Chigger Management For Wildlife Photographers
As a wildlife photographer if you haven't almost been driven out of your mind by chigger bites, then you probably aren't a true wildlife photographer! Chiggers live in every country around the world, so this is a universal issue for all wildlife photographers.
It is impossible to avoid natural conditions where chiggers live as a wildlife photographer, so the normal advice of staying away from tall grasses/weeds and heavy undergrowth simply isn't going to cut it.
Chiggers are invisible to the naked eye, so it may seem like there's not much you can do to keep from being bitten and coping with the maddening itching.
It isn't all bad news. There are some things you can do to help prevent getting chigger bites and I will share them in the list below.
I use my Nikon D6 and D500 digital cameras along with my Nikon F6 35mm film SLR to create digital negatives for making handmade analog fine art prints in my darkroom. I love to create platinum and palladium and silver gelatin prints because of their ethereal beauty and elegance.
MY CHIGGER MANAGEMENT ROUTINE
Keep in mind that I am a wildlife photographer, not a medical professional. So, if you decide to use any of my methods for yourself, do so at your own risk and I do not imply any warranty for the advice below.
1 - Wear long sleeves and tightly woven fabric pants. This acts as a physical barrier that can help keep chiggers off your body. Don't forget to tuck in your pant legs in your boots or use rubber bands around your ankles while in the field.
2 - Use DEET repellent on your clothes. Some people may be allergic to DEET, so proceed with caution.
3 - Remove your clothes immediately in the field when you get back to your vehicle or when you return home or to your hotel. The sooner you can get your field clothes off, the better your chances for avoiding the nightmare of chigger itches.
I take a second set of clothes with me each time I go into the the field and I wash off my legs, arms, and chest area with hot soapy water inside my van. Chiggers like ankles, behind your knees, waistline, under your arms, etc. Basically anywhere your skin touches or folds is a treat to chiggers. After my field washig, I apply a brusque toweling to further dislodge or crush any remaining larvae. This technique can also be helpful if you can't wash with hot soapy water. Then I put my field clothes in a trash bag and take home for washing later.
4 - Shower/Clean with hot soapy water ASAP. Hot water and soap can kill chiggers. Chiggers can survive warm or cool water, so make that shower as hot as you can stand it. Lather up several times and rinse thoroughly because chiggers can wander around on your body for hours before going to work on your skin. Don't forget to apply a brusque toweling to further dislodge or crush any remaining larvae and then put that towel in your trash bag with your field clothes.
If you do end up with chigger bites anyway, I immediately wipe the chigger bite with apple cider vinegar or rubbing alcohol and then treat with calamine lotion as needed.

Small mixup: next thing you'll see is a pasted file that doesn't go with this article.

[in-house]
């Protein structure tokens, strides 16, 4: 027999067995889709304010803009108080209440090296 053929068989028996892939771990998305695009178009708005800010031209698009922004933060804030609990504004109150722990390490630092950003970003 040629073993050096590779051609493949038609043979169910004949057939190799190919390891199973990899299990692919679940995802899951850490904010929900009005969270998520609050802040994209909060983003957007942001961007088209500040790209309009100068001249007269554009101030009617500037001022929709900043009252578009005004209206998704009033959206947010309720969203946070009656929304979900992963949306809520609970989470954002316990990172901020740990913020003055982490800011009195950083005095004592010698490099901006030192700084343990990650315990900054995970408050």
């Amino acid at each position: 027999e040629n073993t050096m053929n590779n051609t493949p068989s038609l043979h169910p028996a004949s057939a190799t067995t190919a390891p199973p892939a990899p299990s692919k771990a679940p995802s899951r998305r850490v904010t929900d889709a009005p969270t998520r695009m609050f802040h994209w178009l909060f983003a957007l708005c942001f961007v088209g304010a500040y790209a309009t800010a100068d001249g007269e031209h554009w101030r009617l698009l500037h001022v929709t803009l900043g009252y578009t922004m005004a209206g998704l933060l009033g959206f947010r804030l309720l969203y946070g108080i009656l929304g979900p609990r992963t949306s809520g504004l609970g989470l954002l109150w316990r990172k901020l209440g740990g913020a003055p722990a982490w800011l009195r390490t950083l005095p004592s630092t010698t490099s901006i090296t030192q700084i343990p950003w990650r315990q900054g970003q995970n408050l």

Chiggers, sometimes called the “redbug” or “harvest mite,” are the larval stage of a mite and technically they are not insects. Chiggers are "arachnids," in the same family as spiders and ticks. During summer, chigger larvae climb onto people and animals while they walk around in infested outdoors vegetation. Chiggers are parasites and their feeding leaves intensely itchy, small reddish welts on the skin that can just about drive you mad.
Chigger bites often develop tiny red bumps that look like blisters, tiny hives, or small pimples.
People are often bitten by chiggers around the ankles, waist, under arms, and in skin folds after they have been in an outdoor area infested with chigger mites.
The chigger larvae must feed on animal tissue in order to mature. The chigger mite is only parasitic during the larvae stage of its lifecycle.
Larvae wait in large numbers on the tops of grass, leaves, and twigs – usually less than a foot off the ground – for a warm-blooded animal to brush past. They are attracted to the carbon dioxide exhaled by the host and are sensitive to movement. Typically, dozens or more chigger larvae will fasten onto a host at one time.
Once on the host, the chigger larvae look for possible feeding sites. Often chiggers will stop to feed where their movement has been impeded by tight clothing such as a waistband, sock top, or even a backpack strap. The back of knees, under arms, between thighs, in the crook of elbows, and other areas where the skin is folded or thin are also prime feeding areas for the chigger larvae.
To feed, the chigger inserts its mouthparts, called chelicerae, into the host’s skin; usually in a skin pore or hair follicle. Once the chigger is attached, it secretes saliva, which contains proteolytic enzymes, into the host’s skin. The digestive enzymes liquefy the skin tissue so the chigger can ingest it.
The area around the chigger bites soon hardens and a feeding tube, called a sylostome, forms in the puncture wound. It is the feeding tube that causes the itchy, red bump.
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In the Ocala Nat'l Forest, close to Ocala, FL, I had my first introduction to chiggers. The second time was also in Marion County FL. Strangely I never did get dosed in the Everglades.
Thanks for the info. I guess I qualify as a Landscape Photographer with the number of Chigger bites I’ve had over the years. Not fun.
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